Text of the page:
It looks like all systems are a go for New York City’s congestion pricing plan, amid some lingering concerns about the initiative. The Metropolitan Transportation Authority (MTA) announced that the Tennessee-based company, TransCore, has been contracted to operate the new tolling system aimed at reducing traffic in Manhattan, according to a report by NY’s Daily News.
- TransCore will design and maintain New York City’s new congestion pricing plan set to go in effect in Manhattan in 2021.
- Critics of the plan contend that the plan could cause a hardship on area business and motorists already struggling financially.
- Studies show that congestion pricing can help to reduce traffic and help cities improve their public transit systems.
New York’s Metropolitan Transportation Authority (MTA) has officially contracted TransCore to manage the congestion pricing initiative set to go in effect in New York City in 2020.
The announcement comes amid ongoing debate in New York about whether the pros of the traffic-reducing initiative outweighs the cons.
Commuters traveling into Manhattan using taxis and ride-hailing services like Uber and Lyft are already feeling the pinch of New York’s congestion pricing plan. (Photo: Getty Images)
Weighing the benefits
Critics of the plan, which is aimed at curbing traffic in NYC’s bustling Manhattan district, maintain that congestion pricing could have a negative impact on local business in the area. Others have raised concerns about the additional strain the traffic initiative would put on motorists already suffering economic hardship.
The cost to use Uber, Lyft or any other ride-hailing service will now include a $2.75 surcharge, as part of an initiative being coupled with the city’s congestion pricing plan in Manhattan, according to an ABC News report. Those looking to hitch a taxi into Manhattan will see an increase of $2.50 per ride.
On the other hand, proponents of congestion pricing contend that the measure will help to significantly reduce traffic in the area, while raising much needed funds to help pay for needed improvements to New York City’s subway system.
New York City’s move to enact a congestion pricing plan, the first of its kind in the U.S. follows a global trend, which first began taking hold in Europe as a way to grapple with the growing traffic issues in major cities.
According to a study by the National League of Cities (NLC), congestion pricing had reduced traffic in Stockholm by 22 percent. In addition, even with Stockholm’s population surge, miles driven in the inner city have dropped by 27 percent, compared to 5 percent in the outlining areas. The NLC report found that Singapore, which has the oldest congestion pricing program, has seen its traffic in the inner city drop by 24 percent since enacting its current congestion pricing plan in 1998, even amid is huge population increase.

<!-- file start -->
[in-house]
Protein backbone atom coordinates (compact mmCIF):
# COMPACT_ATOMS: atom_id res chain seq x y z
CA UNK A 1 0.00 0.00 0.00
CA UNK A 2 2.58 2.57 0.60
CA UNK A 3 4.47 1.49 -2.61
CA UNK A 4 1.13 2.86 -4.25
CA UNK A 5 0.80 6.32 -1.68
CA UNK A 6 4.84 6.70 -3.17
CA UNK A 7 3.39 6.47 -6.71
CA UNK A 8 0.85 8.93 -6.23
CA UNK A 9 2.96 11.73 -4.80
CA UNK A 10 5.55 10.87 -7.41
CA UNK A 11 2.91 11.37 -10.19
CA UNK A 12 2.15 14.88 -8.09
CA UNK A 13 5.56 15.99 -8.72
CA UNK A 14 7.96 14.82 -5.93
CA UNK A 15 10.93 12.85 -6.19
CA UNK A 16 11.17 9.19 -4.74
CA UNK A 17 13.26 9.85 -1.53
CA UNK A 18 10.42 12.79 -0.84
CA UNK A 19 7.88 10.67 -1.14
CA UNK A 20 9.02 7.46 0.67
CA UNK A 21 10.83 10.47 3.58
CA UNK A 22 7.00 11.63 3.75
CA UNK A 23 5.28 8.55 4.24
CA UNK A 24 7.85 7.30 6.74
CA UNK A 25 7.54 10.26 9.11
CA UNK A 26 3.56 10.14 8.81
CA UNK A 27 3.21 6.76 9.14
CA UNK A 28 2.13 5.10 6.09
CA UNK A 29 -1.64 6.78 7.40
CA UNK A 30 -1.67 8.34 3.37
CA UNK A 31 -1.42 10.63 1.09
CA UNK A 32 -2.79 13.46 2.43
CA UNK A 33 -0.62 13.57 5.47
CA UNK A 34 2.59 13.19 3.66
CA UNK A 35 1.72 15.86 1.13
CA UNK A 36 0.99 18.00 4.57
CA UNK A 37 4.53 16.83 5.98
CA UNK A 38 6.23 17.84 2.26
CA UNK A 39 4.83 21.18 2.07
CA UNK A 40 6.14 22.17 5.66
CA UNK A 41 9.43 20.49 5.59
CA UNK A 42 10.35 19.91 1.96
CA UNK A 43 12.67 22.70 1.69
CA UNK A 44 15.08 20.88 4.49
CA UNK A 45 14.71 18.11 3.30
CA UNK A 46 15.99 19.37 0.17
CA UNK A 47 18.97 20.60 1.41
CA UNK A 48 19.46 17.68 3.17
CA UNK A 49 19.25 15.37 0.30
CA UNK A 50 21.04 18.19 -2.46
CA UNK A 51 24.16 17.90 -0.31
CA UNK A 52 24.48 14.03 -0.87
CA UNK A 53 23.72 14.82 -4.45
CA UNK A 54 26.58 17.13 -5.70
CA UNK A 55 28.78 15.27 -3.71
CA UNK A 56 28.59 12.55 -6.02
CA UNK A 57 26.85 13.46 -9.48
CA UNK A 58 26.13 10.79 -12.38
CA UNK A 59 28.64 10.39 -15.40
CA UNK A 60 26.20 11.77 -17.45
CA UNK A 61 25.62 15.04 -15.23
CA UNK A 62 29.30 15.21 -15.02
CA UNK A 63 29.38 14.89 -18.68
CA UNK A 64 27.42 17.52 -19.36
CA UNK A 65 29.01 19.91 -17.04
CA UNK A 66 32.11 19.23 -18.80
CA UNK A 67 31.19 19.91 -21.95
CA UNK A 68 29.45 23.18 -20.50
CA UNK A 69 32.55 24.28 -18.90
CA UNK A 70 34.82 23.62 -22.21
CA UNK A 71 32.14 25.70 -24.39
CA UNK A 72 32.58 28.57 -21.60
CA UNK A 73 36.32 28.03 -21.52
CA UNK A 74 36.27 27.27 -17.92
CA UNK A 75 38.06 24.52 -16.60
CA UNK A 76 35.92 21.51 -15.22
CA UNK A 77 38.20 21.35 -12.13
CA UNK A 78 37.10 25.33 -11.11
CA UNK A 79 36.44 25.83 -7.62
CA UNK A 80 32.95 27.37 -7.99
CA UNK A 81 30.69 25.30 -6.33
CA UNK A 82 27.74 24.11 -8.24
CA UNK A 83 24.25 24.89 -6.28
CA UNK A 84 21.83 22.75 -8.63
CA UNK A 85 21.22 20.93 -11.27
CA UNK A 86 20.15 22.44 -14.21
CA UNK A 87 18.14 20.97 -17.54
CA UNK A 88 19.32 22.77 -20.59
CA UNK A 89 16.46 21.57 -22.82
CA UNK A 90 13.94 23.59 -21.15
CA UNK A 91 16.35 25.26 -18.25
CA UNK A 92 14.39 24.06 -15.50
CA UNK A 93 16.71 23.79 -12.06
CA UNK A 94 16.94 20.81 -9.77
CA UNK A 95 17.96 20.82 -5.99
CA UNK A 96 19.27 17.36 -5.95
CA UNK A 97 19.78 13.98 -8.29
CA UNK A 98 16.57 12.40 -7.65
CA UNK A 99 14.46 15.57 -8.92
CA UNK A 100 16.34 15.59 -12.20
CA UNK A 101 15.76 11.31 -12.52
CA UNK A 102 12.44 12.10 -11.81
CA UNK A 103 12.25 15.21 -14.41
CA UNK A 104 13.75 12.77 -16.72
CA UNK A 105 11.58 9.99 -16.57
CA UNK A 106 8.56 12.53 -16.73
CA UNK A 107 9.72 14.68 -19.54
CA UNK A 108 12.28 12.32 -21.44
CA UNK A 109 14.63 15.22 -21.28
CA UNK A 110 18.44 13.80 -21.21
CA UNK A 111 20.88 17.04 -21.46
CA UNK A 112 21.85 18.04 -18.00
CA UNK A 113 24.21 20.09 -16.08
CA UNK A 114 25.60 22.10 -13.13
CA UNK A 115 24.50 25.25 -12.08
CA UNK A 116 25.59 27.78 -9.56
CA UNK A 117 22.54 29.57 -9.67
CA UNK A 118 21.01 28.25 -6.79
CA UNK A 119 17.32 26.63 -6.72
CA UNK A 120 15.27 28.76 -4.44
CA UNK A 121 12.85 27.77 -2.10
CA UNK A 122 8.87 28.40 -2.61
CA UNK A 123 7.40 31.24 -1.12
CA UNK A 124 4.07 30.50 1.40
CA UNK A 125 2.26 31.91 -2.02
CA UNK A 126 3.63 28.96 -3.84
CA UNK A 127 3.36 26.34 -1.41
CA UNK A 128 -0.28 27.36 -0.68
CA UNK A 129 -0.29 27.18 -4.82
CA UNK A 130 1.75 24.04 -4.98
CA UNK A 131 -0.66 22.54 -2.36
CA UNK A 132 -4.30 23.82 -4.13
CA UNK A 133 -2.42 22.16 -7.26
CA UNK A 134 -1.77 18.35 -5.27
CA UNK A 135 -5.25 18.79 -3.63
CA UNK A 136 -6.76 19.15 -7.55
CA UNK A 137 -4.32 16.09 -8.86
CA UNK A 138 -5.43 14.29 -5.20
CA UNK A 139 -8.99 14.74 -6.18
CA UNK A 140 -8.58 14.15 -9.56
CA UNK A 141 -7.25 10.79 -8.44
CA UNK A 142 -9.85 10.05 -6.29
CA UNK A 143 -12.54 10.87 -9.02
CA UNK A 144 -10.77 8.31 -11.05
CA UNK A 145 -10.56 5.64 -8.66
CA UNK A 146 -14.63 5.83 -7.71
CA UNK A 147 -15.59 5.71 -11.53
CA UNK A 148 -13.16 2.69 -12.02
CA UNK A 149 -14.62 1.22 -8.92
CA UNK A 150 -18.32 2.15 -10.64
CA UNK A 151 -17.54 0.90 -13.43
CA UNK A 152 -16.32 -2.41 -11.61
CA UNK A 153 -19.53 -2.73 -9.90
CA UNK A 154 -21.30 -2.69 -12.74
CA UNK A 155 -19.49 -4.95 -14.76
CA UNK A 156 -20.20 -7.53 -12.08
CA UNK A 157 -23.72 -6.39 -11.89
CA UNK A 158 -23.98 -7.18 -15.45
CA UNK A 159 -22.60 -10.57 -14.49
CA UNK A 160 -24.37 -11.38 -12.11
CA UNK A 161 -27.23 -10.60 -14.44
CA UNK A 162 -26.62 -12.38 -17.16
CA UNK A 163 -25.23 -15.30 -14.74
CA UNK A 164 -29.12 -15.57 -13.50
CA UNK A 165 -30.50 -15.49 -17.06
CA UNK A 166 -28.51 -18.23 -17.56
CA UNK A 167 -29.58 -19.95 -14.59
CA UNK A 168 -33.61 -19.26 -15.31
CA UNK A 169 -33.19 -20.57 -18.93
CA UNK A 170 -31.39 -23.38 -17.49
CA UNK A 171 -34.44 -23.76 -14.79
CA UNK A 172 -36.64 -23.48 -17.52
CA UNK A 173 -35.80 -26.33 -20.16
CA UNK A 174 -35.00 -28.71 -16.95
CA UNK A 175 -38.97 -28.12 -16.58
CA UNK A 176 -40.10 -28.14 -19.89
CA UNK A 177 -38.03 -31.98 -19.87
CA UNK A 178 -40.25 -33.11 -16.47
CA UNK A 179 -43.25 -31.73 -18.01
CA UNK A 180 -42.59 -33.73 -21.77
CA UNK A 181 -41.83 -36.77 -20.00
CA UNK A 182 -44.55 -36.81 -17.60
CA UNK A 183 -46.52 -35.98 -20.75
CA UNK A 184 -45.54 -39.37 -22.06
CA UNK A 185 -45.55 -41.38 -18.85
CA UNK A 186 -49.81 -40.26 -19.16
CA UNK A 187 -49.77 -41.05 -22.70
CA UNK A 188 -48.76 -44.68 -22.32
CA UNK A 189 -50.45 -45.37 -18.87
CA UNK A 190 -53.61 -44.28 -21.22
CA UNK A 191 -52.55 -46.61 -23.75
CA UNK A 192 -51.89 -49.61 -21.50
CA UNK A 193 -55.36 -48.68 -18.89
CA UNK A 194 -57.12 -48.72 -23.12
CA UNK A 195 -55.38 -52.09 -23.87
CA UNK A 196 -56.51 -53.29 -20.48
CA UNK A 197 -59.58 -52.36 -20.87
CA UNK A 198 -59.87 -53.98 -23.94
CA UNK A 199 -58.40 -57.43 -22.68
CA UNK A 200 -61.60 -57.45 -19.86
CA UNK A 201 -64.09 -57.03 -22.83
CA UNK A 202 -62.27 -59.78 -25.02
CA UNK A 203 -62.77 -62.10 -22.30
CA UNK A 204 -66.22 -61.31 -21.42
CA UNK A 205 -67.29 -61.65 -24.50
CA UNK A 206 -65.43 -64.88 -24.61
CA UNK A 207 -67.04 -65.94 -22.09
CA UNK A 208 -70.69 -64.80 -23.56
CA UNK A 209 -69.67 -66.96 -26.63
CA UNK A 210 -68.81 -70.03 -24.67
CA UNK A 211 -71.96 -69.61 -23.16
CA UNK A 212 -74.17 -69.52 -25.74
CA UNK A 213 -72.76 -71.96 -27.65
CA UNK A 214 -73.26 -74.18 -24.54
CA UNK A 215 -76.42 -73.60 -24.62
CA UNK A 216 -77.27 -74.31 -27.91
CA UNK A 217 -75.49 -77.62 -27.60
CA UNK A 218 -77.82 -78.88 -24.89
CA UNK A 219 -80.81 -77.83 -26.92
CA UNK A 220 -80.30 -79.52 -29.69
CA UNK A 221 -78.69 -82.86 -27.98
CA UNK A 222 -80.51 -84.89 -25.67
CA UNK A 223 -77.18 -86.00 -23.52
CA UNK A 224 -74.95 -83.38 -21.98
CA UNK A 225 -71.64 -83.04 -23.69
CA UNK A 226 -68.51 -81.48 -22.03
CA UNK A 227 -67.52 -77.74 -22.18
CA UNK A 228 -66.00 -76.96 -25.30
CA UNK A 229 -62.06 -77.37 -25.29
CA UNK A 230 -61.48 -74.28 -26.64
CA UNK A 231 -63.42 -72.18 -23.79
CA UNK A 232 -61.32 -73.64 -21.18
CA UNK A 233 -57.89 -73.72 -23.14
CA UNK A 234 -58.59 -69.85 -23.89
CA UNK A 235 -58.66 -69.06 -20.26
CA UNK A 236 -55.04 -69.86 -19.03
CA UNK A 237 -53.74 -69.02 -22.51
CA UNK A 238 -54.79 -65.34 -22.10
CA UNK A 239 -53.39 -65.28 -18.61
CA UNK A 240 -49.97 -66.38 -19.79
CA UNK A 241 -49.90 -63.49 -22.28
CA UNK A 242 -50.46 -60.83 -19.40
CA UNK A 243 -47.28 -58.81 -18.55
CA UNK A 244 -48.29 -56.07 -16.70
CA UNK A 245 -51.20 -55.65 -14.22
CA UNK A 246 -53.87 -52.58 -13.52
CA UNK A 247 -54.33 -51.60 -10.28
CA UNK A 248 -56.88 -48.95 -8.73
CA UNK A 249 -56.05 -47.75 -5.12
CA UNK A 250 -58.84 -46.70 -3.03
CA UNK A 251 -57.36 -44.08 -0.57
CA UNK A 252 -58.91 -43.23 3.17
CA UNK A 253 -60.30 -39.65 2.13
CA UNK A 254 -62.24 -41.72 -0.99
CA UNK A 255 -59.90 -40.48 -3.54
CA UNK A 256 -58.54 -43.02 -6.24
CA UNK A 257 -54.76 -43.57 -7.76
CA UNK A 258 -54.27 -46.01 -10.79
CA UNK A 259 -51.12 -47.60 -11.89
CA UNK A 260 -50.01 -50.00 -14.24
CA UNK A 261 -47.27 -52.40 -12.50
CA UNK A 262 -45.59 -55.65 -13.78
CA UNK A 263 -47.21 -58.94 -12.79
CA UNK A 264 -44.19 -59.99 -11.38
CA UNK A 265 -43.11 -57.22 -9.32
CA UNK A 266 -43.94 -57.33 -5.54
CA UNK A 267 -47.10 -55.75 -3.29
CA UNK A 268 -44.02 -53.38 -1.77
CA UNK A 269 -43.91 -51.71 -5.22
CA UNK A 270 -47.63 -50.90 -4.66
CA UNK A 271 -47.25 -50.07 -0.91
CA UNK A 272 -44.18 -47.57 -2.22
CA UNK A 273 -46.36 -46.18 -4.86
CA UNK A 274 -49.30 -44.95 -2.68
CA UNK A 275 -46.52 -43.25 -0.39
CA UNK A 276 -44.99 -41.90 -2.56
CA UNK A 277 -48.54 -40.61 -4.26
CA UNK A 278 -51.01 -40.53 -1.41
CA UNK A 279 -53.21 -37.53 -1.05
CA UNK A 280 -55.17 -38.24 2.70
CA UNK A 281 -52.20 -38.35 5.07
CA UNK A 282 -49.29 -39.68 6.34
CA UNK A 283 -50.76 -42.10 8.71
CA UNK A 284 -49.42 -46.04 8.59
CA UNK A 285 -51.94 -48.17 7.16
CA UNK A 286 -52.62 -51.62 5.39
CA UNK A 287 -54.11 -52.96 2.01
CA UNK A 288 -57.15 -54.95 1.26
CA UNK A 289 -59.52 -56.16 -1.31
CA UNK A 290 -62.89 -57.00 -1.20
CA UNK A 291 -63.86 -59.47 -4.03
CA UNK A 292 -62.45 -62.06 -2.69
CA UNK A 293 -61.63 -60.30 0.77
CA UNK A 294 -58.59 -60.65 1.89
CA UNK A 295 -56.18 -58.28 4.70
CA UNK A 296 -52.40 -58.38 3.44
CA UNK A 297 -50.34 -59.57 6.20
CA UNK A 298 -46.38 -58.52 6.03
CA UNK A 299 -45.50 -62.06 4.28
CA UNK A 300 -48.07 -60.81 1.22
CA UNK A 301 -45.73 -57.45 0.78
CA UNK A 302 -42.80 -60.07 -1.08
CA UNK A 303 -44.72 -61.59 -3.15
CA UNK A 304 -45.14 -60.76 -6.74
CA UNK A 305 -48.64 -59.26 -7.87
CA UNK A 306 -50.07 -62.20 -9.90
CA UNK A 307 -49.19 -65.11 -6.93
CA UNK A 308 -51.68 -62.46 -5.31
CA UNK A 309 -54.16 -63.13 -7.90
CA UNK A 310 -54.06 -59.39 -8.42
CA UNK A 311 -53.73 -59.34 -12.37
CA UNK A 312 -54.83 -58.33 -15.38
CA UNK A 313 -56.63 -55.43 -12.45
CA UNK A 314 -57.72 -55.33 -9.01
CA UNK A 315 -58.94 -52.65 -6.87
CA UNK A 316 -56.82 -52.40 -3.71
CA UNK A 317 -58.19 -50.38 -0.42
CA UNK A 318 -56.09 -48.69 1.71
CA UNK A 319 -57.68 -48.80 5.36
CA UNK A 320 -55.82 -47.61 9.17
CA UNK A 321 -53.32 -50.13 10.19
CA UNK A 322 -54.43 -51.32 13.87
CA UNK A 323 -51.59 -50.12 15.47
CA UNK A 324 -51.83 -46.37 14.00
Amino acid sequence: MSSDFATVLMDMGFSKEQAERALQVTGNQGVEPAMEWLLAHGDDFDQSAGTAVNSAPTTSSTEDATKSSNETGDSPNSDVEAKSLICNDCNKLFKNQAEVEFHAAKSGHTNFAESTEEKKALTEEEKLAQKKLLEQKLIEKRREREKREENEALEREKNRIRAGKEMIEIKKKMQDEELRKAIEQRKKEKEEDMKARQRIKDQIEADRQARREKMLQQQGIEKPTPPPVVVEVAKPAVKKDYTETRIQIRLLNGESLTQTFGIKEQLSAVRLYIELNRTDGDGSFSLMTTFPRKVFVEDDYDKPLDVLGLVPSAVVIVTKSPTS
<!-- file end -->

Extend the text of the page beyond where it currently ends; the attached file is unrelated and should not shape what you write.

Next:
Los Angeles is one of several cities considering congestion pricing measures to reduce traffic. (Photo: Getty Images)
Still more to prove
A study by the Southern California Association of Governments (SCAG) contends that congestion pricing plan for West Los Angeles would, in fact, reduce the vehicle miles traveled (VMT) by 21 percent in the area and vehicle hours traveled (VHT) by 24 percent during peak travel times.
The SCAG study also found that the pilot areas for the LA congestion charging areas, being dubbed as “Go Zones,” could generate a net average of $69.2 million a year in revenues for various forms of city and pedestrian improvements.
However, some critics are also quick to point to some of the ups and downs that congestion traffic has had in London in recent years, since launching its traffic-reducing program in 2003, as detailed in the NLC study. In 2018, France scrapped its plans to implement a congestion pricing plan, fearing that it make create further division between those living in cities and rural areas, according to The Local Fr.
Under the contract with MTA, TransCore will be paid $507 million to design, build, operate and maintain the high-tech toll system used to collect road fees from motorists traveling into the designated area, according to Daily News.
Exemptions and pricing for the New York City road fees is expected to be announced sometime around November 15, 2020.
WHY THIS MATTERS
The state of New York’s approach to enacting congestion pricing in Manhattan will likely be modeled by other U.S. municipalities looking to effectively navigate some of the fallout when working on plans for similar measures aimed at reducing traffic.